This Dressel & Kister figurine and the matching half doll are renditions of Isabeau de Baviere, obviously made from a French costume print. The half doll was not made with this flowing veil dropping down from the headgear. The doll measures 11 cm (4-1/3") in height, marked with the blue D&K bishop`s crozier, the figurine was made in several sizes.
MARIE D`ANJOU (October 14, 1404 - November 29, 1463) was the Queen consort to Isabeau`s son King Charles VII of France from 1422 to 1461. Charles VII`s victory in the Hundred Years War between the French Kingdom and the Kingdom of England owed a great deal to the support he received from Marie's family, notably from her mother Yolande of Aragon. Although Marie and Charles had twelve children,her husband`s affection was primarily directed towards his mistress Agnès Sorel. 

This is the Dressel & Kister rendition of French queen Marie d`Anjou with her book of hours or prayer book. Marie`s headdress is a truncated hennin. The hennin is a headdress worn in the late Middle Age by European women of the nobility. Dressel & Kister manufactured the figurine and the matching half doll. The doll measures 13 cm (5.1") in height, the figurine was made several sizes. 
This figurine is an "add" for the "medieval fans" : 
the lovely figurine depicting Isabeau de Baviere is unmarked, probably made by the German firm Älteste Volkstedter Porzellan Manufaktur about 1900 to 1920. Unfortunately a matching half doll is not existing. What a pity!

Samstag, 5. Mai 2012


It is quite obvious that in the 20s and 30s the Spanish senoritas and Spanish flamenco dancers attracted German half doll manufacturers as well as their customers. There are half dolls depicting Spanish ladies wearing a mantilla and/or a high comb, many of them are equipped with colorful fans; and Spanish ladies dancing flamenco with their clicking castanets. Spanish ladies are to find in the assortment of almost every German manufacturer. They were made in various sizes, nicely dressed or undressed. The quality ranges from “simple, but charming” to very fine and high quality; so to speak: Spanish half doll ladies for every taste and budget.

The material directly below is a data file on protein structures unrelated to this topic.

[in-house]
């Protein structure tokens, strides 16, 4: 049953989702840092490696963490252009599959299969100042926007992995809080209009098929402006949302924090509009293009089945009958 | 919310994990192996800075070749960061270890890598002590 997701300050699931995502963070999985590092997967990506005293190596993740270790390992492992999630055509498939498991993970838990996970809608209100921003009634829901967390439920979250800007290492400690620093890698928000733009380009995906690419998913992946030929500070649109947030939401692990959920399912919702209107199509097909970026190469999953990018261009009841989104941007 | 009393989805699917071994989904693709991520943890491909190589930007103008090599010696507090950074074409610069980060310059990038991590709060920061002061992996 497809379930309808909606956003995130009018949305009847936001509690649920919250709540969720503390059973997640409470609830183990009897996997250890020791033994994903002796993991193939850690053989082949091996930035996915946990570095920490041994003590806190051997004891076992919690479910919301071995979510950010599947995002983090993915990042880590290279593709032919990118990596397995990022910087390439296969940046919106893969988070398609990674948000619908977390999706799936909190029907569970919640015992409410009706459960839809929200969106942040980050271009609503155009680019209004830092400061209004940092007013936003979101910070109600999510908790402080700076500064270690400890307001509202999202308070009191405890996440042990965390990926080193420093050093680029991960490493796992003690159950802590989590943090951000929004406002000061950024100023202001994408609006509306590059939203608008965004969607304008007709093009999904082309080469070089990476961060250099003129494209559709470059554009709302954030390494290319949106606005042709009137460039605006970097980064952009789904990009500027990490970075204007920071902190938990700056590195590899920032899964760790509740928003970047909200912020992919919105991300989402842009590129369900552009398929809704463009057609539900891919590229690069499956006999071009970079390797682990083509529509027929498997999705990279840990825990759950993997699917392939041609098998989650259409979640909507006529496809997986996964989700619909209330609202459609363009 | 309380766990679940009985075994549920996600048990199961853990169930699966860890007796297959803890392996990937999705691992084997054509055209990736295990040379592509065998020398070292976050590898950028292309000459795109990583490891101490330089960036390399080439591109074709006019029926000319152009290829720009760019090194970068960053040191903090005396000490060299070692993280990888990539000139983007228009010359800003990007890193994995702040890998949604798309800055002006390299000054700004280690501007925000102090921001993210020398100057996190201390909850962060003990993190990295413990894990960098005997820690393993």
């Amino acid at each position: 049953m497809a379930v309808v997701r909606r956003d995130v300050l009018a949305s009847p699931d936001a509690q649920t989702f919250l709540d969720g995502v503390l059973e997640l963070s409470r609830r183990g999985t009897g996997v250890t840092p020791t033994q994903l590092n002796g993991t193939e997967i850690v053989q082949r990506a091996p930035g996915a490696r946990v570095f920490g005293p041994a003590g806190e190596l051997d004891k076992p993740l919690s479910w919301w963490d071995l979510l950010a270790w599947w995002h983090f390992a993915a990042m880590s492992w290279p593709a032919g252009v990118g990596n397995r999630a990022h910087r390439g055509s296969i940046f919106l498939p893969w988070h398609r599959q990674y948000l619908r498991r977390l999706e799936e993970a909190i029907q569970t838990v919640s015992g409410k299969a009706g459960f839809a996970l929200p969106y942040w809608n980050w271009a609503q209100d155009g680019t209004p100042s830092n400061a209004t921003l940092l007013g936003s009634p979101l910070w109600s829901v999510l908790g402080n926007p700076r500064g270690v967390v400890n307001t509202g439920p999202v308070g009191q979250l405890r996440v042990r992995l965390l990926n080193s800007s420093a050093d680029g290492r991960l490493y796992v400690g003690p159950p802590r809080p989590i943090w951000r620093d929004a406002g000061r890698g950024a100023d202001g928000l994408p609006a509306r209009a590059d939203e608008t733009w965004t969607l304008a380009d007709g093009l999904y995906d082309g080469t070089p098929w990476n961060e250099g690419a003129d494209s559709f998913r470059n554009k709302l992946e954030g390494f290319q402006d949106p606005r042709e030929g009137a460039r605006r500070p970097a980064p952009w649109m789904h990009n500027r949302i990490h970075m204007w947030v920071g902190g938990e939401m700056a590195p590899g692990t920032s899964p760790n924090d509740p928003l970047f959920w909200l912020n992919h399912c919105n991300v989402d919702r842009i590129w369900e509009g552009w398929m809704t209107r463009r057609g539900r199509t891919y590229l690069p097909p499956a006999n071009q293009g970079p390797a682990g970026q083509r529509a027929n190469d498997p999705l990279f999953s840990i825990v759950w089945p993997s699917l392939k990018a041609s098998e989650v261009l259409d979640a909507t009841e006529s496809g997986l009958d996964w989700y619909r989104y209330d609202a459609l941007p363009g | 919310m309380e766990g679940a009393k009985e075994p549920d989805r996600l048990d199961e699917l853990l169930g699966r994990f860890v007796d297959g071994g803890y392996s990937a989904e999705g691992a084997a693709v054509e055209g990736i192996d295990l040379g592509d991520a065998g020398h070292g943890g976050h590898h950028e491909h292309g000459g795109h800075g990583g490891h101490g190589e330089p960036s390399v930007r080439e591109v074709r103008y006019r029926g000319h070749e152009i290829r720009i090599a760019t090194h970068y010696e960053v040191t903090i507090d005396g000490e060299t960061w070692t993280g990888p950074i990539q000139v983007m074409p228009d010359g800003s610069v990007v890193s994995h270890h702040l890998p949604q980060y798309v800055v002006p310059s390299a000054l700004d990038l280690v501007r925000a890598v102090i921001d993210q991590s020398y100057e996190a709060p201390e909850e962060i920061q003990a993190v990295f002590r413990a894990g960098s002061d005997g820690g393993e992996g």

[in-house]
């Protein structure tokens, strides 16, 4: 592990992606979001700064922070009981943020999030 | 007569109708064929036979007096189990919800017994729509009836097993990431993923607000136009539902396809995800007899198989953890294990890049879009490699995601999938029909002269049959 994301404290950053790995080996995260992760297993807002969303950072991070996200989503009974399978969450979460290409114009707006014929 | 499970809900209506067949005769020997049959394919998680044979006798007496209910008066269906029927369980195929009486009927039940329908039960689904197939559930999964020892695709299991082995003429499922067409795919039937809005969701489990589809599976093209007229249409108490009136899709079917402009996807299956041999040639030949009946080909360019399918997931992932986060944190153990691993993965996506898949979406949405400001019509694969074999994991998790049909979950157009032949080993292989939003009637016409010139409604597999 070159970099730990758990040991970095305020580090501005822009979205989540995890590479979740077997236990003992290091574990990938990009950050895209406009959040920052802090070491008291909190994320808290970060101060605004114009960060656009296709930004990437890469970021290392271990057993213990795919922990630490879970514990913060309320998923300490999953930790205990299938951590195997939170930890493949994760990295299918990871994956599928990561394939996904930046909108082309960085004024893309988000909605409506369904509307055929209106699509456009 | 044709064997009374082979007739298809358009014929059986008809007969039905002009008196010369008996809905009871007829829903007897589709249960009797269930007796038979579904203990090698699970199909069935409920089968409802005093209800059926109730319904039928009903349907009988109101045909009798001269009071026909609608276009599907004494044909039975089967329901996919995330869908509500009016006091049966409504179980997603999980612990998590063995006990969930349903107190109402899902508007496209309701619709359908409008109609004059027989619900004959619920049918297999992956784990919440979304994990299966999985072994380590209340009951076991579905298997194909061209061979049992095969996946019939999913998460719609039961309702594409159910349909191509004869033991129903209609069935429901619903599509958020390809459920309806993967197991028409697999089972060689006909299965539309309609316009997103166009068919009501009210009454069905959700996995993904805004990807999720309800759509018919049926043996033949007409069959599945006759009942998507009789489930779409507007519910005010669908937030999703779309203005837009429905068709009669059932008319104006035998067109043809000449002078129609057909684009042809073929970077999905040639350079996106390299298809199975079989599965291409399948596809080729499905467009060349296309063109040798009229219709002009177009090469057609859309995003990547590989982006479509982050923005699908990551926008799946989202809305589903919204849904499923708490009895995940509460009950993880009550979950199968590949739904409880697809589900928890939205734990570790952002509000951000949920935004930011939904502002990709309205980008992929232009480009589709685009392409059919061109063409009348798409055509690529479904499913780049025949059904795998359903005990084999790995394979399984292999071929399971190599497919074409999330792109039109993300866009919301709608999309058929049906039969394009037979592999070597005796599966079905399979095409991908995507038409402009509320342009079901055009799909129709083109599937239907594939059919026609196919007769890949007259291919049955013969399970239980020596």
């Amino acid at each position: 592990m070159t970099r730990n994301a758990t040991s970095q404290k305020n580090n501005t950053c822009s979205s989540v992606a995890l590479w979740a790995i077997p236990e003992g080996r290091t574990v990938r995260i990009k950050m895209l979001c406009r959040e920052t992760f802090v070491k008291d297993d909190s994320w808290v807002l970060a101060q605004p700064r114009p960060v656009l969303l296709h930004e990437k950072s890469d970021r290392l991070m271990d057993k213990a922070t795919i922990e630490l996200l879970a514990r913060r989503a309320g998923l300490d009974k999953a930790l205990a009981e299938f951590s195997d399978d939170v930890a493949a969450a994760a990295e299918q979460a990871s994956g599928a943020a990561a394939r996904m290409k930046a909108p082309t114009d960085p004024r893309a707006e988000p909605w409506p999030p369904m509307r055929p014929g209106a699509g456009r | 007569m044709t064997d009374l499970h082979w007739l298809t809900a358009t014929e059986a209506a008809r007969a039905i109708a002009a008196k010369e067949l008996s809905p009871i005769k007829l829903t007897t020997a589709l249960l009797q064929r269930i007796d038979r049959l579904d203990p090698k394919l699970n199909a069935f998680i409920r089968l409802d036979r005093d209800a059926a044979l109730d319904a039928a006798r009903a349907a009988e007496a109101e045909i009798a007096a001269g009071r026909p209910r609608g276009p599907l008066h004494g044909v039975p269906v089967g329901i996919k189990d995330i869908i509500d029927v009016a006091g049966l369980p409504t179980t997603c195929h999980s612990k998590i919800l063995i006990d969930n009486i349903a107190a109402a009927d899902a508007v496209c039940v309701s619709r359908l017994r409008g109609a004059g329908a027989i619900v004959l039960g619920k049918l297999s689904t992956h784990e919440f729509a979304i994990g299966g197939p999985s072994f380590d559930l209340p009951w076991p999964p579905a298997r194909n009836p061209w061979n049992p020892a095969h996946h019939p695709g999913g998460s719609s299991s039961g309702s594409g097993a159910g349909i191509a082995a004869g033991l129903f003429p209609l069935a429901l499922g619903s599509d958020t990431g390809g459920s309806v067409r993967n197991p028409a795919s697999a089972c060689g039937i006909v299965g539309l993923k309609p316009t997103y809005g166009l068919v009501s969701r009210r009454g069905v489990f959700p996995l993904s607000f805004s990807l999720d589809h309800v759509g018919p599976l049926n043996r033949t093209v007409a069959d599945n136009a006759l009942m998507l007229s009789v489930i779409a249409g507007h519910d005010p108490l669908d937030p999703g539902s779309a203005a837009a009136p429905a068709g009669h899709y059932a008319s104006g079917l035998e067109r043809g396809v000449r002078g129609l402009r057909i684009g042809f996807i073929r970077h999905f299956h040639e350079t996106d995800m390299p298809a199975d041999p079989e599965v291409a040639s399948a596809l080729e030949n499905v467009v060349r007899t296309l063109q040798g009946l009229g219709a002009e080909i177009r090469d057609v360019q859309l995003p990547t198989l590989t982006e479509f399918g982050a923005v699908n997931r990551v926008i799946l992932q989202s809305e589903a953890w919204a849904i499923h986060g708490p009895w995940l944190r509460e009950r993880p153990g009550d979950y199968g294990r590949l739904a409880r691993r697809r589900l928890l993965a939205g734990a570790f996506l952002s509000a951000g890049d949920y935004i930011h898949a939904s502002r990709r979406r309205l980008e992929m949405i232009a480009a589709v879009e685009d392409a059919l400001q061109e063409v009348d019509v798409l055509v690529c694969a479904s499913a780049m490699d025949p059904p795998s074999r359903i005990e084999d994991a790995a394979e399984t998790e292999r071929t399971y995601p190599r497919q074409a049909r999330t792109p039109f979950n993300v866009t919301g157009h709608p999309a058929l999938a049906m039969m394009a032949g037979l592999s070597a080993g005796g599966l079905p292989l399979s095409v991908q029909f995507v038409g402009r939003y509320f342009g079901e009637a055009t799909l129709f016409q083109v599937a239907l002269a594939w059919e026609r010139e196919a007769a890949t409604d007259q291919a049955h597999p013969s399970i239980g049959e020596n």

The appealing half doll with the white high comb outlined in gold was made by Dressel & Kister of Passau/Bavaria; the half doll dressed in black and white lace was made by Hertwig / Katzhütte (Katzhuette); and the half doll with the beautiful grey outlined eyes and the red high comb with painted golden accents originates from Fasold & Stauch porcelain factory. The Fasold & Stauch doll measures 15.5 cm = 6.1" in height. 

Both, the beautiful half doll lady in an off-white mantilla (15.5 cm=6.1" tall) and the lady holding a big fan (painted in red and green) on standing legs are originating from Fasold & Stauch of Bock-Wallendorf/Thuringia. The lady on standing legs retains her old pin cushion, which is hidden under the cloth skirt. The pin cushion made of fabric connects the body of the doll to the legs. The half doll with the pink and green painted comb and dress was made by Limbach Porcelain Factory in Thuringia; the half doll wearing a molded fringed shawl and holding red and blue painted fan was made by an unknown German manufacturer.